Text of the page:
Essay - The Artwork of 'David by Michelangelo' Michelangelo's 'David'—less a Liberation...


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THE ARTWORK OF "DAVID BY MICHELANGELO"

Michelangelo's "David"—Less a Liberation from Marble than the Exemplification of Renaissance Ideals

The sculpture by ***** Renaissance Italian artist Michelangelo Buonarroti ***** the Biblical hero "David" is so famous that statue's ubiquitous appearance in parody and ***** actual texts upon the history and aesthetics of art has rendered the work's appearance a cliche more *****n a inspiring work of *****. However, r*****ther than simply *****mething that is a pre-ext*****nt ***** for the ages, it is important to remember that ***** work's construction is the product of a particular period of *****, not something that sprung fully-fledged from the mind ***** Michelangelo.

***** course, Michelangelo has contributed to this romantic conception of his statue by stating that his image of David was pre-existing w*****hin ***** block of marble he used and ***** he simply liberated t***** form ***** the young hero from its confines. "Sculpture" during ***** Renaissance was "considered the finest art form because it mimics divine creation." In other words, the sculptural ***** was "found within ***** block of stone much as the human soul is found within ***** physical body." (Culture Shock, 2003) Michelangelo, thus in his statement, was not simply pay*****g tribute to his own genius or the genius of *****, but also expressing a common ide***** about the medium he worked in, typical of ***** era.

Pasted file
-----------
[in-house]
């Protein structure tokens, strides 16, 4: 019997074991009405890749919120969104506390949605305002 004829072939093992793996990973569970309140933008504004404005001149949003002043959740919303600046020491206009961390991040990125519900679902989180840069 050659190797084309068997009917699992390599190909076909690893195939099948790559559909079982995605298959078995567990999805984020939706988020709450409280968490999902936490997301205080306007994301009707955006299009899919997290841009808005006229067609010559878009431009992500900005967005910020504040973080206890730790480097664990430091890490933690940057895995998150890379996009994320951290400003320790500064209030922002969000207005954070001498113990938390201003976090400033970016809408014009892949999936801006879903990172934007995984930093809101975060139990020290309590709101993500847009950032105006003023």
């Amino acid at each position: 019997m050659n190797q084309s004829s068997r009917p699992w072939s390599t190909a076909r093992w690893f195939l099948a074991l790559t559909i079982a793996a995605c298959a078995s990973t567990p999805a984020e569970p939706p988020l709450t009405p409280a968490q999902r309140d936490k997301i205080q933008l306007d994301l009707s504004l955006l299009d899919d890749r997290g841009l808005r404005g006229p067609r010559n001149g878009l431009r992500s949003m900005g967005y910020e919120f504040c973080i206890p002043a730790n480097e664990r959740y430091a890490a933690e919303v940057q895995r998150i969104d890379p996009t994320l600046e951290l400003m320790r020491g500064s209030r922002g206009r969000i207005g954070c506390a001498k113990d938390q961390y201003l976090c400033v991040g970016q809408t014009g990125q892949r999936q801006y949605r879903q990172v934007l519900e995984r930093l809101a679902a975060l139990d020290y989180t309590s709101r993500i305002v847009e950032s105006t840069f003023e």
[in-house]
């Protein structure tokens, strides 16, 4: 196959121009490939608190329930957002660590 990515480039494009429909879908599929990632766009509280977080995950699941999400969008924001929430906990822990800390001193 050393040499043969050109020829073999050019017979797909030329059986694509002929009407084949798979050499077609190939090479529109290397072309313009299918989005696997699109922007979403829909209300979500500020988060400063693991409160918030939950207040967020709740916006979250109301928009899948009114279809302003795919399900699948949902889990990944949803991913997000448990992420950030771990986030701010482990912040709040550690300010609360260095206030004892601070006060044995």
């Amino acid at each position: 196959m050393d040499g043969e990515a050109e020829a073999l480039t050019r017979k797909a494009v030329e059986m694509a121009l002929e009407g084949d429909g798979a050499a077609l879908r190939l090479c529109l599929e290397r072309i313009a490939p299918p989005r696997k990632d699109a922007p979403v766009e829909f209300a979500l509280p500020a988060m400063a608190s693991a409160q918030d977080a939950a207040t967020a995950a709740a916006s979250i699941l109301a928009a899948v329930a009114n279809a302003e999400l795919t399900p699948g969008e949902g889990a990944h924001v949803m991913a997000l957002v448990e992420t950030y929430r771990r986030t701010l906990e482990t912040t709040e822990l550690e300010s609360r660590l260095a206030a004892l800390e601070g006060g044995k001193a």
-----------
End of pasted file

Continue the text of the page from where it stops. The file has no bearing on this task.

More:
An art critic rat*****r than an enthusiast about ***** must also ask why did the artist perceive David in the fashion that he did? David is a Biblical ***** portrayed in a v*****riety ***** fashions throughout the Old Testament book that bears his name. Michel*****gelo selected not the king in love with Bathsheba, but a young man who is about ***** a rock *****t Goliath's temple. "Michelangelo selected the tense moment before the battle." (Sullivan, 2001) David is po*****ed, almost leisurely, ready to attack, but also posed ***** a way that highlights the strikingly perfect nature of his figure and face.

The artist's focus on David as a handsome ***** man and a brave warrior is keeping ***** the Italian Renaissance fascination for classical antiquity at the time. There was a strong revitaliz*****ion of interest and knowledge in the period of Greece ***** Rome, and the artwork of ***** ***** *****. It is *****teresting that a later contemporary of the artist *****d Georgio Vasari, stated in 1550, fifty years *****'s ***** from 1501-4 that he "marveled" at ***** nature of the statue, greater than "all ***** *****s, modern or ancient, Greek or Lat*****." He ***** not compare it to other religious rend*****ions of the figure of David, but to classical antiquity as a whole. David is less interesting ***** a religious figure than Michelangelo's excellence in render*****g a p*****rticular Rena*****sance ideal of strength and perfection.

***** "David" is both naked ***** powerful looking, in the style of the discus thrower of antiquity rather than of statues of the Medieval versions of Christ ***** ***** Sa*****ts ***** traditionally show these individuals in states of privation.

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